Welcome to Cranky Puppy Farm!

This blog belongs to two Gen X-er's smackdab in downtown Kansas City where we've been renovating and decorating two old Victorians built in the 1890's. Our life is filled with 3 demanding Pomeranians (1 of them cranky, of course), honking cars, noisy neighbors and the hustle and bustle of city life but we dream of the day when we can move to our 40-acre farm and hear nothing but the wind and the cows next door. Until then, we're chronicling our triumphs and mishaps here as we try to garden and preserve on 2 city lots, raise chickens, and learn all those things we should have learned from our grandparents. Welcome to our world - we hope you'll stay awhile!

Snowy Owls: A Rare Opportunity!

Monday, January 09, 2012

Snowy owl hanging out and catching a snooze at Smithville Lake

This crank puppy is in love with birds - not just chickens - but bird of all kinds  Especially of the raptor variety.  Here in Kansas City, we currently have the opportunity of a lifetime to view the rare snowy owl, a raptor that normally lives in northern Canada near the Arctic circle and normally winters in Canada.  So it is very rare for them to be located this far south and the bad news is that they are here because of hardship.  Apparently, there's been a huge boost in the owl population and a severe dip in their main food source - the lemming population.  (Clicky for those of you who don't know what a lemming is - I certainly didn't.) The average snowy owl can eat up to 1600 lemmings per year.  They're the largest owl in North America, coming in at almost 2 feet in height and with a wingspan of over 5 feet.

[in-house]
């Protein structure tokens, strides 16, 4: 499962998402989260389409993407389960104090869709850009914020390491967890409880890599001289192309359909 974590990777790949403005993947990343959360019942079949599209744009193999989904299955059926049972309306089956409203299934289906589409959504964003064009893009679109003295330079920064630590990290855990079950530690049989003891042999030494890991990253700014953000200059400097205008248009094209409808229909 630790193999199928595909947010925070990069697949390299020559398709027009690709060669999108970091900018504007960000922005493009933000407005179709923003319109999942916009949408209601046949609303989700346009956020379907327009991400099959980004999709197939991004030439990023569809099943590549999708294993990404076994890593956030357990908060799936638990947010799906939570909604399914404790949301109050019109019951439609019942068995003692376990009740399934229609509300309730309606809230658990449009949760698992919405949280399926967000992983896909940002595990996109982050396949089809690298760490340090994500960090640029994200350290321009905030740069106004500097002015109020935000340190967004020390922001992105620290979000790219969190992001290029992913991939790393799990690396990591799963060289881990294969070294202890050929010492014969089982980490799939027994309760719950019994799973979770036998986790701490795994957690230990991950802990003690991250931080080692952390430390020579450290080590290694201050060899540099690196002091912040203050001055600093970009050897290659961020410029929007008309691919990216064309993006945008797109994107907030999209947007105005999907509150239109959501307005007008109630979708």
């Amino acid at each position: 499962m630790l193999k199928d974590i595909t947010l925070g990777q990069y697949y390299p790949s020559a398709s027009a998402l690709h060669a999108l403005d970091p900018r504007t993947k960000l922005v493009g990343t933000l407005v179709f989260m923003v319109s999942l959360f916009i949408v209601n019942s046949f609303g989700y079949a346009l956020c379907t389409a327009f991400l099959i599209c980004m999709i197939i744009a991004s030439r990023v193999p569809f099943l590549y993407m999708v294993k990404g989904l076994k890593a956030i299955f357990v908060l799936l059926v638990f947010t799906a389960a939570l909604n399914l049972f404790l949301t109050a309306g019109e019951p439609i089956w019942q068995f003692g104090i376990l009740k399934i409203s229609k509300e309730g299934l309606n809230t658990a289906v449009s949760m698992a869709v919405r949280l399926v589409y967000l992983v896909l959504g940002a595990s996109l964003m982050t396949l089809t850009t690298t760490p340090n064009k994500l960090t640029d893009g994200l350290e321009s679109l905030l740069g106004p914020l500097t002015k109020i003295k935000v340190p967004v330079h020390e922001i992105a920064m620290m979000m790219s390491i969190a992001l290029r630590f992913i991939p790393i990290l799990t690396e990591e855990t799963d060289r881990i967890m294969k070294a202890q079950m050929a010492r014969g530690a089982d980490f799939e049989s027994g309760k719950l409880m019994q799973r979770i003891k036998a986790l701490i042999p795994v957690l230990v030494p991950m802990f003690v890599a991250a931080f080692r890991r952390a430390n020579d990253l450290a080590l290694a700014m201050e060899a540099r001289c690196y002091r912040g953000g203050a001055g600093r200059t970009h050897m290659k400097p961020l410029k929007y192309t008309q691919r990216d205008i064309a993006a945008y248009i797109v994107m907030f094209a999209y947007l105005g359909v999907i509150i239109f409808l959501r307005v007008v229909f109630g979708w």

There are currently 5 snowy owls that have been spotted on Smithville Lake, just north of Kansas City.  This one posed for us all morning long as part of "Eagle Days", a joint education project sponsored by the US Army Core of Engineers, the Missouri Department of Conservation and the US Parks Service.  It's an annual event where residents can come by and learn about the bald eagle, which nests in our area regularly, and actually see them in the wild.  They have spots setup around the Lake with spotting scopes.  Unfortunately, we were able to see a bald eagle sitting in a tree in the middle of the lake from about a mile away with their scopes, but it was far out of reach of my best camera lens.  (Must correct that situation!)

Having held the snowy owl above in my camera lens, I can say that they are breathtakingly beautiful birds.  But viewing them comes with a note of sadness.  According to a local news story, many of these owls will not make the return trip home.  Operation Wildlife rescued one last week after it was hit by a car and broke its wing.  Unfortunately, the owl didn't survive.  Another was struck by a train in Kansas City, Kansas.  Since they're from the tundra, they're a little naive about cars and power lines.

I've got some other pics from Eagle Days that I'll be sharing with you in my next post.


Post a Comment

Related Posts Plugin for WordPress, Blogger...